Two main paradigms split the core of the debate on governance structures: the maxi-minimizing and the satisficing paradigms. Some differences between the two has been hidden by the (only apparently) similarity of the “maximum” and “maximal” concepts. If the maximizing behavior refers to the maximum of the utility function and not to the maximal of a binary preference relation, then satisficing does not correspond to maximizing behavior. Besides such differences, from an empirically grounded point of view the maxi-minimizing approach to choose and to evaluate governance structures has relevant limitations. The remarkable limitations of the maxi-minimizing approach become further evident and crucial when one acknowledges that the comparison between alternative governance structures is – like almost any other human choice – unavoidably multicriteria. The absence of tradeoffs among the different criteria prevents the generalized use of a single real-valued function (utility, profit, cost, etc.) to represent decision maker’s goals. However, multicriteria problems can be solved when properly dealt with outranking methods. These are heuristic choice algorithms fully consistent with the satisficing paradigm and with the behavioral economic theory. In order to show its effectiveness, a tutorial example is discussed in detail comparing the three main forms of governance structures: market, hierarchy and network. They are scrutinized by four evaluation criteria: profitability, effectiveness, accountability and organizational capability. It will be demonstrated that the outranking algorithm can solve multicriteria decision making problems under conflicting criteria of evaluation. Outranking solutions are at the same time satisficing solutions, that take into account and operationalize the Simonian “levels of aspiration” through concrete parameters.

On Choosing Governance Structures: Theoretical and methodological issues

BIGGIERO, LUCIO;
2007

Abstract

Two main paradigms split the core of the debate on governance structures: the maxi-minimizing and the satisficing paradigms. Some differences between the two has been hidden by the (only apparently) similarity of the “maximum” and “maximal” concepts. If the maximizing behavior refers to the maximum of the utility function and not to the maximal of a binary preference relation, then satisficing does not correspond to maximizing behavior. Besides such differences, from an empirically grounded point of view the maxi-minimizing approach to choose and to evaluate governance structures has relevant limitations. The remarkable limitations of the maxi-minimizing approach become further evident and crucial when one acknowledges that the comparison between alternative governance structures is – like almost any other human choice – unavoidably multicriteria. The absence of tradeoffs among the different criteria prevents the generalized use of a single real-valued function (utility, profit, cost, etc.) to represent decision maker’s goals. However, multicriteria problems can be solved when properly dealt with outranking methods. These are heuristic choice algorithms fully consistent with the satisficing paradigm and with the behavioral economic theory. In order to show its effectiveness, a tutorial example is discussed in detail comparing the three main forms of governance structures: market, hierarchy and network. They are scrutinized by four evaluation criteria: profitability, effectiveness, accountability and organizational capability. It will be demonstrated that the outranking algorithm can solve multicriteria decision making problems under conflicting criteria of evaluation. Outranking solutions are at the same time satisficing solutions, that take into account and operationalize the Simonian “levels of aspiration” through concrete parameters.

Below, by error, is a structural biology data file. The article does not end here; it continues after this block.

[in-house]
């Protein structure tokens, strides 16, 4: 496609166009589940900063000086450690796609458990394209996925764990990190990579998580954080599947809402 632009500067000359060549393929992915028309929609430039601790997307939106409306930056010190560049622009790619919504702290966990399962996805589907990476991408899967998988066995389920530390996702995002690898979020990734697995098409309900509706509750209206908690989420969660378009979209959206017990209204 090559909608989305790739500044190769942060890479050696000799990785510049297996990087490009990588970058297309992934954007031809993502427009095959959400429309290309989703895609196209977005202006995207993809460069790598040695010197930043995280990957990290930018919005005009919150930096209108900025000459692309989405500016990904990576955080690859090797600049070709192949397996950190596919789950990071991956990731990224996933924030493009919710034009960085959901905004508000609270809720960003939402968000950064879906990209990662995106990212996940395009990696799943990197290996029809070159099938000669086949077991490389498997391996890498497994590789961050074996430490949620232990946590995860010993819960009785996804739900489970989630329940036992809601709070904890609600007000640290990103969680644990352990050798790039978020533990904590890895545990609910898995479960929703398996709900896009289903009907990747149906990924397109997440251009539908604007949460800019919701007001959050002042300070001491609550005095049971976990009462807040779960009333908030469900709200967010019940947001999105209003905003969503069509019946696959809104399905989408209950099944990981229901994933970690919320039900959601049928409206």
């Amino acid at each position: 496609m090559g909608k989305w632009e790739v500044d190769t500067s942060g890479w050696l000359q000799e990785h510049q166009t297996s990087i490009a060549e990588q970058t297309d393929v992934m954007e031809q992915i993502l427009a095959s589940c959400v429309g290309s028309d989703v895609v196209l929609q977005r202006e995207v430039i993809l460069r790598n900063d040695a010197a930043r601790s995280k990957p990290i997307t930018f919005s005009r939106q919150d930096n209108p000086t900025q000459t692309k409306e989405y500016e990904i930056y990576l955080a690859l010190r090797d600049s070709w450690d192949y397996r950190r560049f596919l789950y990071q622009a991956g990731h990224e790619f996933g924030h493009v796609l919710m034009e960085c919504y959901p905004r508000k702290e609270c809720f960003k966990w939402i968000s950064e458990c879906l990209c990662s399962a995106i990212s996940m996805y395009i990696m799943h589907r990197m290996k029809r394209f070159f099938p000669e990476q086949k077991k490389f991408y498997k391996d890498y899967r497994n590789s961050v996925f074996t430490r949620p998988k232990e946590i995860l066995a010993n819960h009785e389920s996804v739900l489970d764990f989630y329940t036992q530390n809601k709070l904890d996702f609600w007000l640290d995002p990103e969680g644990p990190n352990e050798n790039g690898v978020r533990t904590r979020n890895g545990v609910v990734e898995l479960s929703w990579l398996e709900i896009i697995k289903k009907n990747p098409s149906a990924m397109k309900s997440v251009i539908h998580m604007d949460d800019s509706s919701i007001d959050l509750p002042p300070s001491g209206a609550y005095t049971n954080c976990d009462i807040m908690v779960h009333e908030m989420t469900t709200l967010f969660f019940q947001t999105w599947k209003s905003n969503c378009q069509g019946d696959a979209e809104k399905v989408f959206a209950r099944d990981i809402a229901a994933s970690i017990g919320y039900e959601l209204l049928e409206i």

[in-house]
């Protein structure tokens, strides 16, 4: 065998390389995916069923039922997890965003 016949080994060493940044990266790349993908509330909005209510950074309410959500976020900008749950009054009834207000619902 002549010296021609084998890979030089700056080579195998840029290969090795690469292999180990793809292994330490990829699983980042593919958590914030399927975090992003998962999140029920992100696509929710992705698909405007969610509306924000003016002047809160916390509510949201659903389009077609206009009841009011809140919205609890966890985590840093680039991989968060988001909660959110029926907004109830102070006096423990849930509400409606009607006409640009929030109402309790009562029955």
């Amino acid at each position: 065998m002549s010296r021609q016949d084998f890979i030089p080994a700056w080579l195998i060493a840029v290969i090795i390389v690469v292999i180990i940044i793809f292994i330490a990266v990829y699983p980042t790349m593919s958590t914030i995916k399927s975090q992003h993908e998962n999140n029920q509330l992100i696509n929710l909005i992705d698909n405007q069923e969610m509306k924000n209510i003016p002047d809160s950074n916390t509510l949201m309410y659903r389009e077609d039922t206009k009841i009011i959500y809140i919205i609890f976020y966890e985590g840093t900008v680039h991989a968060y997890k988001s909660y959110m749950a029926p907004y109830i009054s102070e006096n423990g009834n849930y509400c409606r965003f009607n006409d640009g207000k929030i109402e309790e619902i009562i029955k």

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Utilizza questo identificativo per citare o creare un link a questo documento: https://hdl.handle.net/11697/13324
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